Whether you’re building a swingset in the backyard or coding a blockchain ledger for microtransactions, you’ll soon know the value of user testing. Sometimes just trying to find the users to talk to teaches you something that you can put into your product. Listening to the voice of your user is such a powerful thing--we think these ten ideas will help you start off on the right foot.
At Lab Zero we ran into a use case a while back where we had some files that needed to be created and shared across Docker containers in the same EC2 Container Service (ECS) cluster. We typically use S3 for solving most types of shared storage situations, but in this case, we needed the storage to be mounted locally on each container instance. Thankfully Amazon Elastic File System (EFS) fit the bill. It provides elastic storage that can be mounted as an NFS drive with just a few simple steps.
I’ve been working on a Raspberry Pi 3 and Elixir Nerves project that utilizes an additional piece of hardware attached through an SPI controller. In order to get this hardware recognizable in Raspbian, I had to include an additional device tree overlay with my Nerves firmware. Raspbian uses a device tree to manage resource allocation and module loading. In order to make the kernel aware of our external SPI device, a device tree blob (DTB) that describes the hardware must be provided to the kernel on boot. While the process was pretty straight forward for Raspbian, I was left a little lost when it came to translating that over to a Nerves RPI3 system configuration. This was my first Nerves project, and I found the documentation was a little light in this area. (I have since updated the Nerves Advanced Configuration documentation to include information about device tree overlays.)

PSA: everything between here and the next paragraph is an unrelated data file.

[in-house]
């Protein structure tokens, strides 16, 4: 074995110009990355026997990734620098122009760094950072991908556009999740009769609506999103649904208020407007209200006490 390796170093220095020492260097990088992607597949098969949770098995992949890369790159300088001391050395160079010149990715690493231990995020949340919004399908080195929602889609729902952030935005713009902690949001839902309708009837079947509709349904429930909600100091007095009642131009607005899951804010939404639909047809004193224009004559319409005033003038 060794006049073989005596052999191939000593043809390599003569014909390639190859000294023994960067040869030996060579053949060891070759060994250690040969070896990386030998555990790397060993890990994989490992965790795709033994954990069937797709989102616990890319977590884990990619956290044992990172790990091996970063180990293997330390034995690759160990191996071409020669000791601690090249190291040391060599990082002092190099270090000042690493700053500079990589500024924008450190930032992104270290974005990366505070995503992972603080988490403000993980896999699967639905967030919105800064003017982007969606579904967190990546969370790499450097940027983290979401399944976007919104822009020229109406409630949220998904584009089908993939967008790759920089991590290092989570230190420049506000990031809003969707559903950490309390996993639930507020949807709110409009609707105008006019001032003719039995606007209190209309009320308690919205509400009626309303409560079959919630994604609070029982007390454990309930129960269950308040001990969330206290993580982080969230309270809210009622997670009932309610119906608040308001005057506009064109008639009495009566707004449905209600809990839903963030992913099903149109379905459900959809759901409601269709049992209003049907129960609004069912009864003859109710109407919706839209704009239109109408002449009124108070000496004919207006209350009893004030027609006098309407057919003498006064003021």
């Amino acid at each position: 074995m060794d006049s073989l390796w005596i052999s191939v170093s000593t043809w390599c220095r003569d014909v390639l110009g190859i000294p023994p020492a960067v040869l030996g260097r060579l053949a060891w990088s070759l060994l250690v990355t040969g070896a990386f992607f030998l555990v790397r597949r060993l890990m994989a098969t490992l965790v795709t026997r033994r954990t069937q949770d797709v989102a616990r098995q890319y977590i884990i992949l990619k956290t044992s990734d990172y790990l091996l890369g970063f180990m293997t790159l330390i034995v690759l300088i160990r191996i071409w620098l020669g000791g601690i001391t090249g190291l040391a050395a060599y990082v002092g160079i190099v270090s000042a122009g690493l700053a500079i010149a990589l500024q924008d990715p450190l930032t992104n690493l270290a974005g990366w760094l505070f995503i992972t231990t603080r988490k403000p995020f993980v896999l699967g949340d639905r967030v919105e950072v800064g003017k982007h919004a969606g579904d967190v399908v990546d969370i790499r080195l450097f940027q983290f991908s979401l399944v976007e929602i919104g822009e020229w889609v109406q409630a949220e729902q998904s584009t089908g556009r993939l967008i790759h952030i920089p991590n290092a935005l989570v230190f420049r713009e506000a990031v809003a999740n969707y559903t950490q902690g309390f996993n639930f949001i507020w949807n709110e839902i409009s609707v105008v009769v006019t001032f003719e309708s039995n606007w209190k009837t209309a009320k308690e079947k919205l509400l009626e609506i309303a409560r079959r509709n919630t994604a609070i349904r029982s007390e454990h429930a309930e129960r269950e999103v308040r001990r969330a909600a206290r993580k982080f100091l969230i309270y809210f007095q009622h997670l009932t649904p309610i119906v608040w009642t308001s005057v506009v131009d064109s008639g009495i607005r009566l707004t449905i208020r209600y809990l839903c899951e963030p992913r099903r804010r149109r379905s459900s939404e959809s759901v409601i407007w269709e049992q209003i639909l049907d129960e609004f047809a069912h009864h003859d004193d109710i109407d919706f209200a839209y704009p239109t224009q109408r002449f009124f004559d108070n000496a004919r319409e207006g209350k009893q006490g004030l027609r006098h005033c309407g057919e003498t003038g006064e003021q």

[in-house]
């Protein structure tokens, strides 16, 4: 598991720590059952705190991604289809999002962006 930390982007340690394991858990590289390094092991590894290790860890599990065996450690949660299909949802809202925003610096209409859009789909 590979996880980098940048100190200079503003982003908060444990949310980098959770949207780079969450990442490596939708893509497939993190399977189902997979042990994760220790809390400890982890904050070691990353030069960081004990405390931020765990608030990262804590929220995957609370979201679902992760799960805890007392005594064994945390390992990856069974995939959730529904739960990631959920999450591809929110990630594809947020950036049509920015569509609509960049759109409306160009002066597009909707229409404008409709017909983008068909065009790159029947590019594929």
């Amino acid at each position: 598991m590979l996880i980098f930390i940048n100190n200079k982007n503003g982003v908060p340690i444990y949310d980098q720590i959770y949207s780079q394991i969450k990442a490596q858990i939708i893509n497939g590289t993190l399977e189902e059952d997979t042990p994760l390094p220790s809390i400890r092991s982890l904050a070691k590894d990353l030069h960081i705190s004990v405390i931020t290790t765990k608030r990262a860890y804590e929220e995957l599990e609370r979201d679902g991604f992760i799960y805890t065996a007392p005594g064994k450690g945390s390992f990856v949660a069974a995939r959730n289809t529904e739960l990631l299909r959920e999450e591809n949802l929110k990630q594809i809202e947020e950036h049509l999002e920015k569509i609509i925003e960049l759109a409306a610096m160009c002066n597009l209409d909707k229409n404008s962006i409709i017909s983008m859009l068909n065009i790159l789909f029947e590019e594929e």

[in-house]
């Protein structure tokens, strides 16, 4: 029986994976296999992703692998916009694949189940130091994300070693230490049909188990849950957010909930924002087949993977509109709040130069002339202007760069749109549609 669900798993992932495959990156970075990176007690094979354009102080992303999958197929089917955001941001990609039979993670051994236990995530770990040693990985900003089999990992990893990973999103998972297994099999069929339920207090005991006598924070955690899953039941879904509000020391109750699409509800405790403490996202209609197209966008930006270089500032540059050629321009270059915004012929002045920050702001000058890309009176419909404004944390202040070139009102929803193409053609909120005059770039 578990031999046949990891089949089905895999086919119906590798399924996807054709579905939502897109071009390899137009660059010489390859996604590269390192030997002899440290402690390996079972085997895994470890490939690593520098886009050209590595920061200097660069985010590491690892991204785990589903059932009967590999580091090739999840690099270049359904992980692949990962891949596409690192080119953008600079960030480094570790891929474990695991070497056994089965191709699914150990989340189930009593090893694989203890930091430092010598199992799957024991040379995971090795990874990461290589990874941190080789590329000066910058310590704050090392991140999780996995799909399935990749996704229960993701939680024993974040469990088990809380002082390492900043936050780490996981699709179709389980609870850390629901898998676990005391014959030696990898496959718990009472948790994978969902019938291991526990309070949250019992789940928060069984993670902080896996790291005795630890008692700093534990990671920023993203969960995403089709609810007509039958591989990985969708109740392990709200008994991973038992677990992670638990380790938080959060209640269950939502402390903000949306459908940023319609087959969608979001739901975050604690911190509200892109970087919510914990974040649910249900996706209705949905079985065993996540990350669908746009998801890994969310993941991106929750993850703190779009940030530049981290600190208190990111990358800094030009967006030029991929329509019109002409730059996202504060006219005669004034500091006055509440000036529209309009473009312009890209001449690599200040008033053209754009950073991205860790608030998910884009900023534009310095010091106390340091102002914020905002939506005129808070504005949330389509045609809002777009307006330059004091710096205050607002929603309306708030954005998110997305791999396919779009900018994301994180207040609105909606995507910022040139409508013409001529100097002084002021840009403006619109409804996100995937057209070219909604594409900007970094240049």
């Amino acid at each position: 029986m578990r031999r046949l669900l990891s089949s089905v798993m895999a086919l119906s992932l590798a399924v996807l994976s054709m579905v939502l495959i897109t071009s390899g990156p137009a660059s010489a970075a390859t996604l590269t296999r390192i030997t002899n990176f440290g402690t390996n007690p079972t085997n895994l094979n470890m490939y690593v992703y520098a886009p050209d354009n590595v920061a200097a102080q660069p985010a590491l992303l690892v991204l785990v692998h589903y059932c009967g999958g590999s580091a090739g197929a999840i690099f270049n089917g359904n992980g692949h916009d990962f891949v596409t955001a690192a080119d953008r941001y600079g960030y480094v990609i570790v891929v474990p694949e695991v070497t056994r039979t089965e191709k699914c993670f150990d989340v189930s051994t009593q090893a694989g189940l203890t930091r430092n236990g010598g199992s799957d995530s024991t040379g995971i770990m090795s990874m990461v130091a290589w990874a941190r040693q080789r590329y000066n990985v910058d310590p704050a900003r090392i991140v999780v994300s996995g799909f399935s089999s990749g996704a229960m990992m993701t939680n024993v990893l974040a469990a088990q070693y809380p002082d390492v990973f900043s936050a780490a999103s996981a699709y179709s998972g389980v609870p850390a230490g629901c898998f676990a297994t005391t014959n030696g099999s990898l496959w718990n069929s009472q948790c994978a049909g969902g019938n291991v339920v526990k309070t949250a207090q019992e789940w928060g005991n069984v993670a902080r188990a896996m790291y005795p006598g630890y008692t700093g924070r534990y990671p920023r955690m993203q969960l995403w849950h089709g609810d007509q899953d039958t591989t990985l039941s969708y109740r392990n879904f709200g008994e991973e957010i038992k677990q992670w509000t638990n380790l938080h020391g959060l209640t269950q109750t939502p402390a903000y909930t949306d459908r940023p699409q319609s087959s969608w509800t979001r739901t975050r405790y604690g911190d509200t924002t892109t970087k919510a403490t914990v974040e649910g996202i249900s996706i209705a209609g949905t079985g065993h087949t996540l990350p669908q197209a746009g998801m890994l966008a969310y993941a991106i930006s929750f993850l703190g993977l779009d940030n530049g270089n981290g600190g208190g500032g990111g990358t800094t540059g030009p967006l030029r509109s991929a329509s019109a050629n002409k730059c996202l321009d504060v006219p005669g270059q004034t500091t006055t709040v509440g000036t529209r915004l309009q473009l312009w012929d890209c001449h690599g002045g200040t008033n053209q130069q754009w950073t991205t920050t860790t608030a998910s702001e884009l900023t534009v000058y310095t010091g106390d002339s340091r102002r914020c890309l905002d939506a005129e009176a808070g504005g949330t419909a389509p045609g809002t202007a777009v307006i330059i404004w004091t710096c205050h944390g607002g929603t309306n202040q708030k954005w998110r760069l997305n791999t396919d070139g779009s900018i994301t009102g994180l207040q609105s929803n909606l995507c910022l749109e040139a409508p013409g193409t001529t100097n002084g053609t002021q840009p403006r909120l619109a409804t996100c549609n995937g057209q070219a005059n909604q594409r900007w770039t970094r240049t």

Software projects take effort to manage; that’s indisputable. In order to ensure that we’re spending our time in the most productive way, we make sure that the tools we use to help manage our projects are lightweight and focused on tracking useful information. Our development team usually prefers Pivotal Tracker and our design team likes Trello. No tool is perfect, but these two seem to have the right balance of flexibility and ease-of use while providing visibility into a team’s progress toward a goal.